VIEWS: 0 PAGES: 4 POSTED ON: 3/28/2013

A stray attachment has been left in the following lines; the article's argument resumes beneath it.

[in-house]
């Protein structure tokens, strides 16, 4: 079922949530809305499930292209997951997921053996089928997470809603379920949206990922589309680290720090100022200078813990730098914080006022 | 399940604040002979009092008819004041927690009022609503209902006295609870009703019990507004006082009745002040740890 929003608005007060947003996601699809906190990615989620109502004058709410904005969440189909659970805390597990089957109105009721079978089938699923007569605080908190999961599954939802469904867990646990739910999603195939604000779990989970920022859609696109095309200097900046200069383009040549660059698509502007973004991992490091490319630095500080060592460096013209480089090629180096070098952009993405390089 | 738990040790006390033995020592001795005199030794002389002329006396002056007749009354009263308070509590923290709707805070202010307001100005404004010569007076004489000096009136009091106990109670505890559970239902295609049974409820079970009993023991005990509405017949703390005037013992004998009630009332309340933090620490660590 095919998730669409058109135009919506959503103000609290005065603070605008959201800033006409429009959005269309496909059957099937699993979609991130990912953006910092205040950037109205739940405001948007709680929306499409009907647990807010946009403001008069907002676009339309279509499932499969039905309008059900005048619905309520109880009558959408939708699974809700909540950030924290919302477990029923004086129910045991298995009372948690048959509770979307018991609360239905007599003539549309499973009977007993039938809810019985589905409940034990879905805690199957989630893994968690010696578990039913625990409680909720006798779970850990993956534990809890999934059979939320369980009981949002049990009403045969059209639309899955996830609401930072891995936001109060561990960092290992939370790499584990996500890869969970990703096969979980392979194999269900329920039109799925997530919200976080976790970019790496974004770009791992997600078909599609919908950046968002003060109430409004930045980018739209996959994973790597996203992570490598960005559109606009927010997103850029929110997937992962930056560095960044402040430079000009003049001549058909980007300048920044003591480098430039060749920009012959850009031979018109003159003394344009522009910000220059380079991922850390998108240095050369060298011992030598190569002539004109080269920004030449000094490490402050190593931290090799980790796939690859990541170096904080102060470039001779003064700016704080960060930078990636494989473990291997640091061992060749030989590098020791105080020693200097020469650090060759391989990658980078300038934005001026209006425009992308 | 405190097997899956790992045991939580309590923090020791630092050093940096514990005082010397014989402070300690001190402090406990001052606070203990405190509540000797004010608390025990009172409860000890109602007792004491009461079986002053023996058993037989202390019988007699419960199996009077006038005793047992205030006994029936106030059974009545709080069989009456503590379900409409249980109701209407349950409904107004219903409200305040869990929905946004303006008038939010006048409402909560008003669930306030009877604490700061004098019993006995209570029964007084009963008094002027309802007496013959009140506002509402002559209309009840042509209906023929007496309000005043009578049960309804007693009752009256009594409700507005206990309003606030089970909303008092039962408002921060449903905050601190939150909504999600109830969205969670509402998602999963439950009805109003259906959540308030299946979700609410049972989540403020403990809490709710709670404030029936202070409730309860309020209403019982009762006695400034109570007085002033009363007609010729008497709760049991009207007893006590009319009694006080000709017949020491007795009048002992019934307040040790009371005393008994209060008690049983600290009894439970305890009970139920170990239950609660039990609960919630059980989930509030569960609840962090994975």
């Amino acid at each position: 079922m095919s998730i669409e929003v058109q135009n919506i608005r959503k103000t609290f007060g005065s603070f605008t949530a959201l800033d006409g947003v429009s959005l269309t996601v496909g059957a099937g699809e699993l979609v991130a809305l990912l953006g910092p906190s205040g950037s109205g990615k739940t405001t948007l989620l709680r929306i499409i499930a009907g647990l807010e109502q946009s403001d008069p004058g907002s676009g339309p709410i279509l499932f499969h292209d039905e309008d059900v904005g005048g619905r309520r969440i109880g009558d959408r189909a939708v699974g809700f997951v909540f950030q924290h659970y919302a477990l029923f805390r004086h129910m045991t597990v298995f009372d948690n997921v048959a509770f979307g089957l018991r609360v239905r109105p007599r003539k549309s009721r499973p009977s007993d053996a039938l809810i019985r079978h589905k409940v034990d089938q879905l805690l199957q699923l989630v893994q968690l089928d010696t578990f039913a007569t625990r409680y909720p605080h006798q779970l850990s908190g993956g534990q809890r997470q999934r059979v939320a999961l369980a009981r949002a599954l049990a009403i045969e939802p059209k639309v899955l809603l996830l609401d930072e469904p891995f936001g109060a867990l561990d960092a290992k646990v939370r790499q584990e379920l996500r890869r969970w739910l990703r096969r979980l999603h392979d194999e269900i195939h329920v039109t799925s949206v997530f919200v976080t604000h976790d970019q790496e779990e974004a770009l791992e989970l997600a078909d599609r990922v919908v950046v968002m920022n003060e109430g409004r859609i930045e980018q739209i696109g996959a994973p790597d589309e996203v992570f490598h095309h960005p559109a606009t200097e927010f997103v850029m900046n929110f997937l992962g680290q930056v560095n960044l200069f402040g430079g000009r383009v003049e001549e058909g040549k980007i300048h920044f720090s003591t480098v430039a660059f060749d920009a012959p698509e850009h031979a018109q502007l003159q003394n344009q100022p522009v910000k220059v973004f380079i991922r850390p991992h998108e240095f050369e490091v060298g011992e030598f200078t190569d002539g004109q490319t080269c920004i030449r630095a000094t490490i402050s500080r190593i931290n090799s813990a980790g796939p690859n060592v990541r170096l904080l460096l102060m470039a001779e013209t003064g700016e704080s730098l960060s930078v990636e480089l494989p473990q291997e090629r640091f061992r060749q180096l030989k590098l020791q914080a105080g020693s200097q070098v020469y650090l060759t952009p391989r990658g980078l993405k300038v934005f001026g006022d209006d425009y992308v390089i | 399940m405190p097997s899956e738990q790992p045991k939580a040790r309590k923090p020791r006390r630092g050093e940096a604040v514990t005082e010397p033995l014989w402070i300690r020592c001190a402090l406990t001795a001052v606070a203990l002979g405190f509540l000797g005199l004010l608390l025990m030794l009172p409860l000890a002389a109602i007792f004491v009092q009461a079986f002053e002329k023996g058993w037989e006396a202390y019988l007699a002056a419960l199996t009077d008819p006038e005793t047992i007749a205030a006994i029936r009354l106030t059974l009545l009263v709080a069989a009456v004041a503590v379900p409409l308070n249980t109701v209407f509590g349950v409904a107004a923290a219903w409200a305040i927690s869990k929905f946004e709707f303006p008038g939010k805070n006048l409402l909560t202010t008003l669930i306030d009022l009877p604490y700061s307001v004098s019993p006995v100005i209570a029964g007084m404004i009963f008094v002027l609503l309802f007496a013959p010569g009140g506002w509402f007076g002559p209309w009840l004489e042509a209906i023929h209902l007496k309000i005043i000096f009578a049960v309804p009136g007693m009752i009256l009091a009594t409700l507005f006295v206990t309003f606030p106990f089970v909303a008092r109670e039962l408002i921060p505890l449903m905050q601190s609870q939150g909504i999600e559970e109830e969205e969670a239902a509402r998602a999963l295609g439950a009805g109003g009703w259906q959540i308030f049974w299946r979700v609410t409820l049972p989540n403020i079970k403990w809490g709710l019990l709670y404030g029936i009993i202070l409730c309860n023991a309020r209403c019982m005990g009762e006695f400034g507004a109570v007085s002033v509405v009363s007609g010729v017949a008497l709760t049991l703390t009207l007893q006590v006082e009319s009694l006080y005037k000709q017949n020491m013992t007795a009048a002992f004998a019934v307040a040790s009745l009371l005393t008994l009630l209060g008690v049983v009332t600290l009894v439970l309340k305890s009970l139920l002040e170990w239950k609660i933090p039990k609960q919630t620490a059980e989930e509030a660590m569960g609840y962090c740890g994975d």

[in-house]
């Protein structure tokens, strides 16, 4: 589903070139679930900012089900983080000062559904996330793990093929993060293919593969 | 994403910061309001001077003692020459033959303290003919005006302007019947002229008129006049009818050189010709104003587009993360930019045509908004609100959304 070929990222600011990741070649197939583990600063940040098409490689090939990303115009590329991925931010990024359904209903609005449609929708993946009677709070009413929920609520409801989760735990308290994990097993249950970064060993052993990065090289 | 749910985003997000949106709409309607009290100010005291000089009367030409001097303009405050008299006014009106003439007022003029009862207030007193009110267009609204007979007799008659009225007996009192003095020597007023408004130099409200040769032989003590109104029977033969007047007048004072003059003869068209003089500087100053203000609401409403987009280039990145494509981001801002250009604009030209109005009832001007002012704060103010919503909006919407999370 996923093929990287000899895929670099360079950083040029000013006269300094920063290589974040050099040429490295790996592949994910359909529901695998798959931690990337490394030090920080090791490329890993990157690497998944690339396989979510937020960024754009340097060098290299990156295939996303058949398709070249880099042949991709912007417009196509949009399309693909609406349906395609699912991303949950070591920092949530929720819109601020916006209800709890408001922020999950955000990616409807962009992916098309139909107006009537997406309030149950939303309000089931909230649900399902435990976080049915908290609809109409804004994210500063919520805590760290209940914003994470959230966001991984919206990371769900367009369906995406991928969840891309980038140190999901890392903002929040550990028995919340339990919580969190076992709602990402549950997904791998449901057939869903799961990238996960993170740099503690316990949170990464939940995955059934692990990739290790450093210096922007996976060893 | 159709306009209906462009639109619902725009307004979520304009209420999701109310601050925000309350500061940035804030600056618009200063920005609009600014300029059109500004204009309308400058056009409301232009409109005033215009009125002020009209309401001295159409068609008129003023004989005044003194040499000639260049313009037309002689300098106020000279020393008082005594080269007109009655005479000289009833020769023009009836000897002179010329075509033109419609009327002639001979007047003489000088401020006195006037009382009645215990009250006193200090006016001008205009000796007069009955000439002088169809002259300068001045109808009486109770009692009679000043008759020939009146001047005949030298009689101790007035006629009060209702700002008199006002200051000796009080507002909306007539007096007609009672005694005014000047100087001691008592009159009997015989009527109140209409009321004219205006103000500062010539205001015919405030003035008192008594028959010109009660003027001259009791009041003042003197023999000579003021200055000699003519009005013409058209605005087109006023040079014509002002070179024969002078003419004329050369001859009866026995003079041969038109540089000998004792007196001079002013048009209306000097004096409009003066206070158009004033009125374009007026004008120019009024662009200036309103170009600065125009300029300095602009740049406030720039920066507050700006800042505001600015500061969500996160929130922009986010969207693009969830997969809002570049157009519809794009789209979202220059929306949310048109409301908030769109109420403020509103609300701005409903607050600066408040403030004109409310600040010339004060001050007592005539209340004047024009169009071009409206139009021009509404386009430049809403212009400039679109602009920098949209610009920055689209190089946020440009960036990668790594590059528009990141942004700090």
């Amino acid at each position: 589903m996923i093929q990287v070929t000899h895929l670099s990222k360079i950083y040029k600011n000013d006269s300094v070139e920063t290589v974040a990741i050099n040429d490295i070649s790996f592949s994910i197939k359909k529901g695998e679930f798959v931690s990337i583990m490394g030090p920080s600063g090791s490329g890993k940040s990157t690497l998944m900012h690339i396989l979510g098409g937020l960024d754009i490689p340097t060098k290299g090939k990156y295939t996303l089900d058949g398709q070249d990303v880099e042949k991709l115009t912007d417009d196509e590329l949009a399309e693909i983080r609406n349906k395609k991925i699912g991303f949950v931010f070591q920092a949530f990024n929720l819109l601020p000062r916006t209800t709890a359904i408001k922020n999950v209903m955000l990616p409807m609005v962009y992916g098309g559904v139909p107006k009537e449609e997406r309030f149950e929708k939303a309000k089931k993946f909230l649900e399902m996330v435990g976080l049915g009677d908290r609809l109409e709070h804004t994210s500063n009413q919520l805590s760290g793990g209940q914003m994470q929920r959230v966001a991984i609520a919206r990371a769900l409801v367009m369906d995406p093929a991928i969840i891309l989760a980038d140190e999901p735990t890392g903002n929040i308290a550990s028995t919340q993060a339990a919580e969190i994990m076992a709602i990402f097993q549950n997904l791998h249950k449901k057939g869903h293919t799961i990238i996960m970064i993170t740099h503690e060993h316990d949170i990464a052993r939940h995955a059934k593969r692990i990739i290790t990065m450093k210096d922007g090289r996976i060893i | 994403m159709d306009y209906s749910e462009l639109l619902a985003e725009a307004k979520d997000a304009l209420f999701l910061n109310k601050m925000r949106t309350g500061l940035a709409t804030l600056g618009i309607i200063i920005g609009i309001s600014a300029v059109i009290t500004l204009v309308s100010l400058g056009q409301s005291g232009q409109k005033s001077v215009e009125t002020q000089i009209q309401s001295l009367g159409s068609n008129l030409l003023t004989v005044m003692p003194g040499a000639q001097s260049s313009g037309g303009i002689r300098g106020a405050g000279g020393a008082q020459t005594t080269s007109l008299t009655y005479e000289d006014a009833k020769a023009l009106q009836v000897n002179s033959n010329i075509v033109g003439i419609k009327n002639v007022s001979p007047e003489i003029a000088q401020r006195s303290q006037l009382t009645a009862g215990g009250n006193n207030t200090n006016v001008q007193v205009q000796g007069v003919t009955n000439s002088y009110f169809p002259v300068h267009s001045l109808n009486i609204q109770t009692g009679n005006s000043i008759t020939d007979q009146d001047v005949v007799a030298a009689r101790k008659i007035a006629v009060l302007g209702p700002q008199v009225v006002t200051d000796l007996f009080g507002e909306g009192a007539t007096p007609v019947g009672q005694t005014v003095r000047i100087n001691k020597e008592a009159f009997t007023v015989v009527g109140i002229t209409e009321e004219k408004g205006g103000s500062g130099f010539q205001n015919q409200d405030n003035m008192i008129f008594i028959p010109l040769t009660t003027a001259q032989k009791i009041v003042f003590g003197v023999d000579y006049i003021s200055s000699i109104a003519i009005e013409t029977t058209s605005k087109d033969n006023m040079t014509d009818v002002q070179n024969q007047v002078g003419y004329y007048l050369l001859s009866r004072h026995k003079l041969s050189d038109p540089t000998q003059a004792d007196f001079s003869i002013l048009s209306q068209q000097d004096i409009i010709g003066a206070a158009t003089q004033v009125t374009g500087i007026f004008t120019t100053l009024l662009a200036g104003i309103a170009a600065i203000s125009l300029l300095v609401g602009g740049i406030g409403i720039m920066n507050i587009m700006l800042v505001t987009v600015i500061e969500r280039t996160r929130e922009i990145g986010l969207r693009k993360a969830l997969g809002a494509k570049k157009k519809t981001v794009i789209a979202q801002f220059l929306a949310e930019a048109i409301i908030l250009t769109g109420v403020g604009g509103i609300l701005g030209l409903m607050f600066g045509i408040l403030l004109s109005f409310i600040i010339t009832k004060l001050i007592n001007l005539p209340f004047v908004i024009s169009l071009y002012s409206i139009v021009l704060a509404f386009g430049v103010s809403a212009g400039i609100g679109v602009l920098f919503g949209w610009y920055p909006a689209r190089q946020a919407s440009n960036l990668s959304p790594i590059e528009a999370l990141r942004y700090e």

Page Comment scope However, a high-quality evaluation should identify and mitigate all major sources 3 of uncertainty so that research consumers can fully assess the research rigor. The bulk of this chapter describes methods for minimizing and quantifying 3 sampling error. 4 weighted estimates Precision provides convenient shorthand for expressing the interval believed to 7 contain the estimator (for example, if the estimate is 530 kWh, and the relative precision level is 10%, then the interval is 530 ±53 kWh). If the estimated outcome is large relative to its standard error, the estimator will 9 tend to have a low small relative precision value at a given confidence level. (Low Small precision values are desirable.) However 10 appendix 11 reporting domain n= rel. 18 2 (ratio) 2 39 between 1.84 and 2.2 16 hours per day. 53 Sample Size Comment text Author This seems to combine two separate thoughts. Identification of all major sources of uncertainty allows assessment of research rigor, mitigation is the achievement Bill of a high degree of rigor. You might want to re-word this. You just told me a high quality evaluation should go well beyond sampling error, but anything beyond sampling error is relegated to an Appendix--seems Bill inconsistent. perhaps add "use of" or "application of"? Just to make wording flow better. Bill Re: Footnote 4 Don't most people automatically align high precision with a narrow interval? The footnote introduces a confusion I can't remember ever encountering. I recommend deleting the footnote since "high" and "low" don't appear in the Bill definition. The counter-intuitive definition should be familiar to the intended audience for this document. Can we avoid the use of "high" and "low"? Small works in the context of "large" Bill used in the next sentence. "appendices" or specify which Appendix (A,B, or C) Bill defined term? Others seem to be highlighted. Bill Is the "y" term defined? Bill rounding makes sense in a practical sense, but using two decimal places better Bill illustrates the math. Perhaps should be "Sample Size after FPC" Bill Sources of Systematic Error – One important source that is not discussed is the use of engineering assumptions, stipulated or deemed values that introduce bias into the estimate of savings. Another source of bias not mentioned is the use of statistical estimators that are known to be biased except under restrictive Julie assumptions, such as the commonly used ratio estimator. Unlike many types of bias, the bias of the ratio estimator can be controlled by setting the sample size to a large enough value, but it could be an issue with small strata. It should be noted that systematic measurement error at the meter/logger or project level may not introduce bias into the overall sample estimate if the errors Julie average out over the parent population of the sample units. Random Error – One source of random error not mentioned is the error term in a Julie regression model, which is assumed to be random. Measurement Error – The following statement (second sentence) is not true and should be deleted or revised. Many evaluation studies do not report any uncertainty measures besides a sampling error-based confidence interval for estimated energy or demand savings values. This is misleading because it Julie suggests that: (1) the confidence interval describes the total of all uncertainty sources (which is incorrect), or (2) the other sources of uncertainty are not important relative to sampling error. Sometimes, however, uncertainty due to measurement and other systematic sources of error can be significant. (p. 32) One omission from this and most discussions of uncertainty in EM&V is the treatment of overall statistical accuracy (mean square error) in terms of the combined effect of random and systematic sources of error. The effect of bias on the validity of confidence levels depends on the relative magnitudes of the bias and the standard error (precision). Guidelines have been developed to assure that bias is sufficiently controlled to maintain overall accuracy. The tradeoff between bias and precision is an important part of this neglected topic. The preference for Julie the biased ratio estimator to the unbiased mean-per-unit estimator hinges on this trade-off. In fact there are a number of biased estimators that are, under certain assumptions, more accurate than standard unbiased estimators. On the other hand, the essence of the argument in favor of the use of proxy variables as opposed to assumed values is the expectation that the potential bias of the latter will outweigh the imprecision of the former. Page 10: “The most common regulatory requirement for precision is at the portfolio level,” – Experience in New England, NY and mid-Atlantic has been that PAs specify a precision requirement for each study (of one program) that conforms to established standards endorsed by state regulators (usually +/- 10% @ 90% confidence). For purposes of the wholesale forward capacity markets, an Julie overall level of confidence/precision is required on the demand reduction value being bid into the market, however PAs determine this overall value through a mathematical derivation that accounts for the precision of individual program savings (and relative weights of each program in the portfolio). Such derivations are conducted by expert statisticians retained by the PAs. Sample design at the portfolio level is usually not practical because studies are typically conducted at the program level over many years. The scope of each study and the population parameters are often not determined until the issuance of an RFP. The sample design for each study will also depend on changing budgets, Julie budget variances from completed studies, the methodological approach of the contractor and the actual (tracked) versus planned amount of program savings and its relative contribution to the entire portfolio. Setting precision criteria at the study level has two distinct advantages. First it allows the flexibility required by the considerations presented in the previous bullet. Second it provides a measure of insurance of compliance with aggregate portfolio Julie precision requirements even if some studies do not achieve the desired level of precision. Of course this insurance carries a cost, but the risk management benefit is probably worth it.